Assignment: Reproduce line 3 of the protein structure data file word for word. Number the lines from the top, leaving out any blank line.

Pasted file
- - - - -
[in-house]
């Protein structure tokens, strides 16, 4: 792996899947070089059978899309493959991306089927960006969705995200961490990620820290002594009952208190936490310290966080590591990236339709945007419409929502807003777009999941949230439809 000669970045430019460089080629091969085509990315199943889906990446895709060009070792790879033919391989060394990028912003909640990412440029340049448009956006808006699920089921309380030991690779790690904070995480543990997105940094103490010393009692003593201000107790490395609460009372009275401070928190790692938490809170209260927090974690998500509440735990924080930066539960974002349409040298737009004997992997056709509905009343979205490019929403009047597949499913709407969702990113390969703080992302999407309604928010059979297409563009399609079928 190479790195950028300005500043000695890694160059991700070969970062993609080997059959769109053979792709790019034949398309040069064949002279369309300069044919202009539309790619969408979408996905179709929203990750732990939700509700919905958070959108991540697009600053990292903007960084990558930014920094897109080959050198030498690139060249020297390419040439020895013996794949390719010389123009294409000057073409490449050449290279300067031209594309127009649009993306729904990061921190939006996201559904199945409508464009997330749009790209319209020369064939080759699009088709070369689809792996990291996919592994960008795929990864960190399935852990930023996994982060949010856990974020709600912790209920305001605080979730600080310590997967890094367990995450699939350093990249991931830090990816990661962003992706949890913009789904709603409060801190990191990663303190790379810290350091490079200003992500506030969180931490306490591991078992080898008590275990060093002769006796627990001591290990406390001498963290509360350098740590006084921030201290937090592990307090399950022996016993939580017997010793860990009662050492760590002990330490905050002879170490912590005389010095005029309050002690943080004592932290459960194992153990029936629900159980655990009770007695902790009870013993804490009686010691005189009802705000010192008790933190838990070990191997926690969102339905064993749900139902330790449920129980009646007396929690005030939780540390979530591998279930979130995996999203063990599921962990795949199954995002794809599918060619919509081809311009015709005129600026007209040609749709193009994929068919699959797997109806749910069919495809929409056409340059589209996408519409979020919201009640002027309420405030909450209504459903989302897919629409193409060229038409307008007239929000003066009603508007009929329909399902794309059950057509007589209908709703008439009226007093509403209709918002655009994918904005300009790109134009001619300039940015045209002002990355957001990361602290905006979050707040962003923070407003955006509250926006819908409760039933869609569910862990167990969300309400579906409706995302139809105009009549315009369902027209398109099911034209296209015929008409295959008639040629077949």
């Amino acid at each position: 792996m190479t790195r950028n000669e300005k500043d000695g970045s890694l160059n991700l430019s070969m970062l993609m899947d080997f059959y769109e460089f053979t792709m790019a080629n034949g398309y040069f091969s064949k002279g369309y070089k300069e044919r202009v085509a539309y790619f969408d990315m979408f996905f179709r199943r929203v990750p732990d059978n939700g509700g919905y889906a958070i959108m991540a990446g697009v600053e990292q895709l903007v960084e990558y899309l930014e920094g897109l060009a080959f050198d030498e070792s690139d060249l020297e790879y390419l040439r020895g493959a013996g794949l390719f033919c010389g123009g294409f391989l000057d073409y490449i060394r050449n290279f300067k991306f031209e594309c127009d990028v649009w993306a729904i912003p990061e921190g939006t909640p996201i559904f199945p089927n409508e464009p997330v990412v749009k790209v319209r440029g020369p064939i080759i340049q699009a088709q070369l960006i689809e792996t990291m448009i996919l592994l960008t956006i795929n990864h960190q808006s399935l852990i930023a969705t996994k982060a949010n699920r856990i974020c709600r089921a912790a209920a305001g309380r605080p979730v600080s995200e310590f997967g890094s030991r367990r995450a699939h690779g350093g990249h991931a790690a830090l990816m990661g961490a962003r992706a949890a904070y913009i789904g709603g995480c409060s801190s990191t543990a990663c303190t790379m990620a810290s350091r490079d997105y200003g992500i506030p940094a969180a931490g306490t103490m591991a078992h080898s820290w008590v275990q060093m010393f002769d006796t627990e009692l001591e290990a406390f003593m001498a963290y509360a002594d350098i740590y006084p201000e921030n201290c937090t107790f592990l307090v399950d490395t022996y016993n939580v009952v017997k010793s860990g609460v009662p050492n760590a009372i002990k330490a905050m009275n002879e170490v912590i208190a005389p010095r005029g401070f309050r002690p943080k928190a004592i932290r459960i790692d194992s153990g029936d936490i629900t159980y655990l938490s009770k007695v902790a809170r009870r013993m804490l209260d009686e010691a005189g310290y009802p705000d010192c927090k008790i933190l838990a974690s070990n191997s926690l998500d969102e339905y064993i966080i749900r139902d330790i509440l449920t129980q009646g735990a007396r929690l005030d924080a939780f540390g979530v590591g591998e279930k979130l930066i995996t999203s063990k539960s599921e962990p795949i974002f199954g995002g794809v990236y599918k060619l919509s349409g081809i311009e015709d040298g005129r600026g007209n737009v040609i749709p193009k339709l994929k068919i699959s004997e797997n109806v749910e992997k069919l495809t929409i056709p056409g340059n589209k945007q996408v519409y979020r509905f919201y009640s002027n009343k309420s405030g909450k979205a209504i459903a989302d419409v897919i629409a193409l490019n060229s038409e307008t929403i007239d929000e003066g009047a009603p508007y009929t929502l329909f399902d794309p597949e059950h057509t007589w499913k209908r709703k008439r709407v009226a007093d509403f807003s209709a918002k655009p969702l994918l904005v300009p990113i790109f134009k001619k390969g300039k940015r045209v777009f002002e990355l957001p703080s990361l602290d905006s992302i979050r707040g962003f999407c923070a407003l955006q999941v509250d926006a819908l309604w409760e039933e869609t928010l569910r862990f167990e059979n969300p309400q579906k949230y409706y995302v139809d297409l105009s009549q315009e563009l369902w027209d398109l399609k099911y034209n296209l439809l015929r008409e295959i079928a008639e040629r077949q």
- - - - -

């Amino acid at each position: 792996m190479t790195r950028n000669e300005k500043d000695g970045s890694l160059n991700l430019s070969m970062l993609m899947d080997f059959y769109e460089f053979t792709m790019a080629n034949g398309y040069f091969s064949k002279g369309y070089k300069e044919r202009v085509a539309y790619f969408d990315m979408f996905f179709r199943r929203v990750p732990d059978n939700g509700g919905y889906a958070i959108m991540a990446g697009v600053e990292q895709l903007v960084e990558y899309l930014e920094g897109l060009a080959f050198d030498e070792s690139d060249l020297e790879y390419l040439r020895g493959a013996g794949l390719f033919c010389g123009g294409f391989l000057d073409y490449i060394r050449n290279f300067k991306f031209e594309c127009d990028v649009w993306a729904i912003p990061e921190g939006t909640p996201i559904f199945p089927n409508e464009p997330v990412v749009k790209v319209r440029g020369p064939i080759i340049q699009a088709q070369l960006i689809e792996t990291m448009i996919l592994l960008t956006i795929n990864h960190q808006s399935l852990i930023a969705t996994k982060a949010n699920r856990i974020c709600r089921a912790a209920a305001g309380r605080p979730v600080s995200e310590f997967g890094s030991r367990r995450a699939h690779g350093g990249h991931a790690a830090l990816m990661g961490a962003r992706a949890a904070y913009i789904g709603g995480c409060s801190s990191t543990a990663c303190t790379m990620a810290s350091r490079d997105y200003g992500i506030p940094a969180a931490g306490t103490m591991a078992h080898s820290w008590v275990q060093m010393f002769d006796t627990e009692l001591e290990a406390f003593m001498a963290y509360a002594d350098i740590y006084p201000e921030n201290c937090t107790f592990l307090v399950d490395t022996y016993n939580v009952v017997k010793s860990g609460v009662p050492n760590a009372i002990k330490a905050m009275n002879e170490v912590i208190a005389p010095r005029g401070f309050r002690p943080k928190a004592i932290r459960i790692d194992s153990g029936d936490i629900t159980y655990l938490s009770k007695v902790a809170r009870r013993m804490l209260d009686e010691a005189g310290y009802p705000d010192c927090k008790i933190l838990a974690s070990n191997s926690l998500d969102e339905y064993i966080i749900r139902d330790i509440l449920t129980q009646g735990a007396r929690l005030d924080a939780f540390g979530v590591g591998e279930k979130l930066i995996t999203s063990k539960s599921e962990p795949i974002f199954g995002g794809v990236y599918k060619l919509s349409g081809i311009e015709d040298g005129r600026g007209n737009v040609i749709p193009k339709l994929k068919i699959s004997e797997n109806v749910e992997k069919l495809t929409i056709p056409g340059n589209k945007q996408v519409y979020r509905f919201y009640s002027n009343k309420s405030g909450k979205a209504i459903a989302d419409v897919i629409a193409l490019n060229s038409e307008t929403i007239d929000e003066g009047a009603p508007y009929t929502l329909f399902d794309p597949e059950h057509t007589w499913k209908r709703k008439r709407v009226a007093d509403f807003s209709a918002k655009p969702l994918l904005v300009p990113i790109f134009k001619k390969g300039k940015r045209v777009f002002e990355l957001p703080s990361l602290d905006s992302i979050r707040g962003f999407c923070a407003l955006q999941v509250d926006a819908l309604w409760e039933e869609t928010l569910r862990f167990e059979n969300p309400q579906k949230y409706y995302v139809d297409l105009s009549q315009e563009l369902w027209d398109l399609k099911y034209n296209l439809l015929r008409e295959i079928a008639e040629r077949q």